Medicinal Plants and Natural Active Compounds for Diabetes and/or Obesity TreatmentView this Special Issue
Medicinal Plants and Natural Active Compounds for Diabetes and/or Obesity Treatment
Diabetes has been recognized since ancient times, and its main symptoms were known by the increased thirst, frequent urination, and tiredness. Obesity is one of the major risk factors for a number of chronic diseases, especially type 2 diabetes (T2D), leading to increase in healthcare costs and decrease in life expectancy. Free fatty acids (FFA) represent a crucial link between obesity, inflammation, and insulin resistance and, as such, reduction in elevated plasma FFA should be an important therapeutic target in obesity and T2D. According to the World Health Organization (WHO), 35% of adults aged 20 and over were overweight in 2008, and 11% were obese. Moreover, T2D prevalence has increased from less than 10% in 1980 to more than 30% nowadays .
There are several types of glucose-lowering drugs , including insulin sensitizers (biguanides, metformin, and thiazolidinediones), insulin secretagogues (sulfonylureas, meglitinides), and α-glucosidase inhibitors (miglitol, acarbose). Most glucose-lowering drugs, however, may have side effects, such as severe hypoglycemia, idiosyncratic liver cell injury, lactic acidosis, permanent neurological deficit, digestive discomfort, headache, and dizziness [3, 4]. As a result, researchers are interested in finding more efficient medicines, with less side effects. Medicinal plant drug discovery provides important leads against various pharmacological targets including T2D and obesity.
With the dramatically increasing prevalence of obesity and T2D worldwide, there is an urgent need for new strategies to combat the growing epidemic of these metabolic diseases. Diet is an essential factor affecting the development of obesity and T2D and it can either prevent or accelerate metabolic diseases. In searching for preventative and therapeutic strategies, it is therefore advantageous to consider the potential of certain medicinal plants as well as herbal-based foods and their bioactive compounds to prevent/treat the pathogenic processes associated with these diseases. To date, the concept of antidiabetic and antiobesity medicinal plants is highlighted in textbooks and pharmaceutical pamphlets and has been reported in thousands of scientific publications. Yet, most of these publications report the activity of a crude extract without testing its chemical composition or identifying the active compound(s) or even its mechanism of action. We believe that natural novel drugs are now more achievable due to modern techniques for separation, structure elucidation, screening, and bio- and chemoinformatics. But whatever approach is used, the medicinal plant efficacy will be based on in vitro or in vivo bioassays.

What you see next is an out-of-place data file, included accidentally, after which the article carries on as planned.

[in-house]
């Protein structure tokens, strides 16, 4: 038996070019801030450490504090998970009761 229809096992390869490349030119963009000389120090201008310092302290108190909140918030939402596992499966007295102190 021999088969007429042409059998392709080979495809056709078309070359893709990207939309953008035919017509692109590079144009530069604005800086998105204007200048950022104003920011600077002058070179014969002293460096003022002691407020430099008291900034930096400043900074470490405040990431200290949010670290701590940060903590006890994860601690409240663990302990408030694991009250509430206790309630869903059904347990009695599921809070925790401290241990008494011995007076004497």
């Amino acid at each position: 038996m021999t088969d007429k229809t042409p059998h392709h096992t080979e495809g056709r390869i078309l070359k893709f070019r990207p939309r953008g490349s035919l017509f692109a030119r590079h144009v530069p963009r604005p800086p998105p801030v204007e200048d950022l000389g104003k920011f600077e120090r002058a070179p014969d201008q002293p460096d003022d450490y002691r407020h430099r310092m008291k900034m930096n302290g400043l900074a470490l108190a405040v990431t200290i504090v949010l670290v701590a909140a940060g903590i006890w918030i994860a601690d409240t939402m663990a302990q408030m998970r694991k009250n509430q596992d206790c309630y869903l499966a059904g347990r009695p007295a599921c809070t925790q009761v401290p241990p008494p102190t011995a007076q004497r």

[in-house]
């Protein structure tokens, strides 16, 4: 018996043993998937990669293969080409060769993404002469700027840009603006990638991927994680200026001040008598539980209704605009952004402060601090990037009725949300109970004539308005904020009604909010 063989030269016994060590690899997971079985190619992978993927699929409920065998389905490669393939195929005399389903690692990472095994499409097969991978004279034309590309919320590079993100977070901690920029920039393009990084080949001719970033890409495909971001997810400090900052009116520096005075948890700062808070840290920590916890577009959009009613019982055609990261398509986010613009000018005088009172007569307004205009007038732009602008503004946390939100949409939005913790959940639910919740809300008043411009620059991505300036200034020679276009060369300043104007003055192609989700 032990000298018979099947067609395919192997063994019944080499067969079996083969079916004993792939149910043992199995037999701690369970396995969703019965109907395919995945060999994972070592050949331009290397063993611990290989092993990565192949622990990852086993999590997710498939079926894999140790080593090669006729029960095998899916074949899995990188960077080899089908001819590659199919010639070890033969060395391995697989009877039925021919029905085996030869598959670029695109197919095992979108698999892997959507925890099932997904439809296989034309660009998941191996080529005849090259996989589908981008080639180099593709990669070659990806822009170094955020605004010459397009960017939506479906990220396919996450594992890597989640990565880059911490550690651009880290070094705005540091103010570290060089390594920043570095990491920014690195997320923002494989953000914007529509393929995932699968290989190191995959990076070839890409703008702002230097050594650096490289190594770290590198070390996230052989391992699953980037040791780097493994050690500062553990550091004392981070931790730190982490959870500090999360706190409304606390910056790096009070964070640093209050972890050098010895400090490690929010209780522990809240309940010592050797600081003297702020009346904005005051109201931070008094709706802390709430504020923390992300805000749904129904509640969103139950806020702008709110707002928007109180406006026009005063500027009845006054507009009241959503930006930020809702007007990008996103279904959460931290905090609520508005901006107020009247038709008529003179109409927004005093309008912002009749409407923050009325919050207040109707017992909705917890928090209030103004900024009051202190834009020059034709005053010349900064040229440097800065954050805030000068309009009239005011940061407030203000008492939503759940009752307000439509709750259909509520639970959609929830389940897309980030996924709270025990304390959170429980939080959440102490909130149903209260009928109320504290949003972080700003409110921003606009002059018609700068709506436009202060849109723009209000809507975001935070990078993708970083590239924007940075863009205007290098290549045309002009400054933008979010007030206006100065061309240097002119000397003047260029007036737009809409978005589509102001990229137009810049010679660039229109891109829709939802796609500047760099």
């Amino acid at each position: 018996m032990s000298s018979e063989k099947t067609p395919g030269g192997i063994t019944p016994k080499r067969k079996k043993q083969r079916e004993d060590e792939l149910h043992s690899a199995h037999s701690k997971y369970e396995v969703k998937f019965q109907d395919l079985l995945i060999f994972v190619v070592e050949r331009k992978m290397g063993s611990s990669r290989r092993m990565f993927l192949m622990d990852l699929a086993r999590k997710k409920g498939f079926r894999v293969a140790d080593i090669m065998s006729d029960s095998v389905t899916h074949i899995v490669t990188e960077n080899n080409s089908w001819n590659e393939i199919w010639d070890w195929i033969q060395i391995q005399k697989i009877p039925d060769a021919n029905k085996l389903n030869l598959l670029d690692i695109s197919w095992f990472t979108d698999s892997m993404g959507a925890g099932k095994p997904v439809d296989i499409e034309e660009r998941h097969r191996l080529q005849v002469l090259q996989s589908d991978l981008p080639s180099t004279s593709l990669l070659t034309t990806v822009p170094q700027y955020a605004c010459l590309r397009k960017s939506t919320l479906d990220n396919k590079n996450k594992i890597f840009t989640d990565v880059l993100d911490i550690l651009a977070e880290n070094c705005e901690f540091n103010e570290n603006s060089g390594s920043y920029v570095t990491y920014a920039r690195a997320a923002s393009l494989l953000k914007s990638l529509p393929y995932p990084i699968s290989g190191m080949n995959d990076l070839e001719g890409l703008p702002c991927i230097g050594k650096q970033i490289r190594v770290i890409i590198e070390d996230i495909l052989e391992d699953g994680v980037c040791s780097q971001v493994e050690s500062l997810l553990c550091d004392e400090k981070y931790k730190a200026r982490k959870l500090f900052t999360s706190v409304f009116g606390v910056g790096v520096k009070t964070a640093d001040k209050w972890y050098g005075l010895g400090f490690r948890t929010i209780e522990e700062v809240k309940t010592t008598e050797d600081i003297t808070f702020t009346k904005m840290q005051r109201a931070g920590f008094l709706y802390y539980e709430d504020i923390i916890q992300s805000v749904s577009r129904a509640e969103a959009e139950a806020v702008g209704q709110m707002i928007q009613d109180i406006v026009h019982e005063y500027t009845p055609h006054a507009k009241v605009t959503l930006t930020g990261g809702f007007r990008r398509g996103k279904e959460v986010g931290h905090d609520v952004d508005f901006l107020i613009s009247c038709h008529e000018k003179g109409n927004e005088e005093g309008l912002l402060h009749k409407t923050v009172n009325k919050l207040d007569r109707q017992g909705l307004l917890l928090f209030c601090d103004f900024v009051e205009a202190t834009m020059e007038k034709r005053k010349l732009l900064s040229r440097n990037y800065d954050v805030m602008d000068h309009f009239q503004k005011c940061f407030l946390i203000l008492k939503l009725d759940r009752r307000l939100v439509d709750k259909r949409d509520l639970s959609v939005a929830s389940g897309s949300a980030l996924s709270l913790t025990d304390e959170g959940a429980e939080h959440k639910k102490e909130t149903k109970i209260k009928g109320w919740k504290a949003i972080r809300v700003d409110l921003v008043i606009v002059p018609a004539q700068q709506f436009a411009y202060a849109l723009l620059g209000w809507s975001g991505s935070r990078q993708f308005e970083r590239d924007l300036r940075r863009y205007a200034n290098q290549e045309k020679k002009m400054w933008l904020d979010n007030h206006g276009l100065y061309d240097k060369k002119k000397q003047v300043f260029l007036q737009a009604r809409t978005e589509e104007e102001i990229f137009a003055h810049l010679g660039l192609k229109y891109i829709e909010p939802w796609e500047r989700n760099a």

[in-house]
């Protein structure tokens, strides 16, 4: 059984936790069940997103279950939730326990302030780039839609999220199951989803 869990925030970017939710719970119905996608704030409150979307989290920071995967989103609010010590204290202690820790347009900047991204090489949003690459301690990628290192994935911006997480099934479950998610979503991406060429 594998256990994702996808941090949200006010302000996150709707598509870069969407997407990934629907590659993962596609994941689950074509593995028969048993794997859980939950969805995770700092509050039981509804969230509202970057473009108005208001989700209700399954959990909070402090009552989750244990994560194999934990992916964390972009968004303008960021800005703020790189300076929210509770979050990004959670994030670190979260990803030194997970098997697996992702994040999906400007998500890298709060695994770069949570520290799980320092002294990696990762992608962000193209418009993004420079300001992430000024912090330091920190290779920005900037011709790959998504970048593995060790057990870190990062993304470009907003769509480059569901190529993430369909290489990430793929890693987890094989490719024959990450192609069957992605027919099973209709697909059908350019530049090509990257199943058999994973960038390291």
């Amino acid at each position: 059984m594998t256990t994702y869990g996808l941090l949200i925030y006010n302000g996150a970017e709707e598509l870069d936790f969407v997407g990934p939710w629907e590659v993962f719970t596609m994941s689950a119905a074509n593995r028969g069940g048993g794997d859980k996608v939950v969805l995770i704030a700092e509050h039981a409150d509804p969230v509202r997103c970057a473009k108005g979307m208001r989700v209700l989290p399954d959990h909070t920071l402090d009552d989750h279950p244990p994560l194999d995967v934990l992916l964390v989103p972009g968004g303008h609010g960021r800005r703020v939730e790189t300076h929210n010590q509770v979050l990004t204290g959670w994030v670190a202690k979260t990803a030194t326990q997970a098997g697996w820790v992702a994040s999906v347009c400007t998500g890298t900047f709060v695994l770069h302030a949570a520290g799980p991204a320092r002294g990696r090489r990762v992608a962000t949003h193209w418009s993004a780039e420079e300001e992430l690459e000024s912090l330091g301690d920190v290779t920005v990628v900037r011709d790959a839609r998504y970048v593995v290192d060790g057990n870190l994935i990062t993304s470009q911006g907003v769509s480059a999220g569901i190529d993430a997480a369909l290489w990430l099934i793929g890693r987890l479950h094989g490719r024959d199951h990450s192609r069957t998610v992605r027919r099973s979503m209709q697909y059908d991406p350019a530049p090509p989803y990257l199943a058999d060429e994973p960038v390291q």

This special issue on medicinal plants for the treatment of diabetes and obesity is a bird’s eye view on up-to-date knowledge of promising traditional medicines and their active ingredients efficacy and mechanisms of action in treating obesity and T2D. Nine selected papers for publication in the present issue summarize the most recent knowledge and techniques to evaluate the medicinal plants and active compounds for their antidiabetic, antiobesity, and antioxidant activity in vitro and in vivo. Manuscripts in this special issue cover several aspects of recent developments in the fields of (a) medicinal plants, buckwheat honey, and natural compounds preventing metabolic disorders (including T2D) in vivo and in vitro; (b) antioxidant and anti-inflammatory natural products; (c) phenolic compounds that show adipogenesis activity in vitro; (d) herbal pharmacotherapy and phytochemical studies in vitro and in situ; (e) examining the reliability of potential antioxidant substance based on the selected assays; (f) studies involving toxicology and pharmacological mechanisms of action of medicinal plants used in vivo and in vitro.
We are thankful to all contributors of this special issue for their valuable research papers. We are grateful to the reviewers for their constructive criticisms and timely response that made this special issue possible. Our sincere thanks and gratitude go to the Editorial Board of this journal for inviting us to edit this special issue.
Abbas A. Mahdi
Akhilesh K. Tamrakar
Pierre S. Haddad
Fatma U. Afifi
H. Zaid and B. Saad, “State of the art of diabetes treatment in Greco-Arab and islamic medicine,” in Bioactive Food as Dietary Interventions for Diabetes, R. R. Watson and V. R. Preedy, Eds., pp. 327–335, Academic Press, San Diego, Calif, USA, 2013.View at: Google Scholar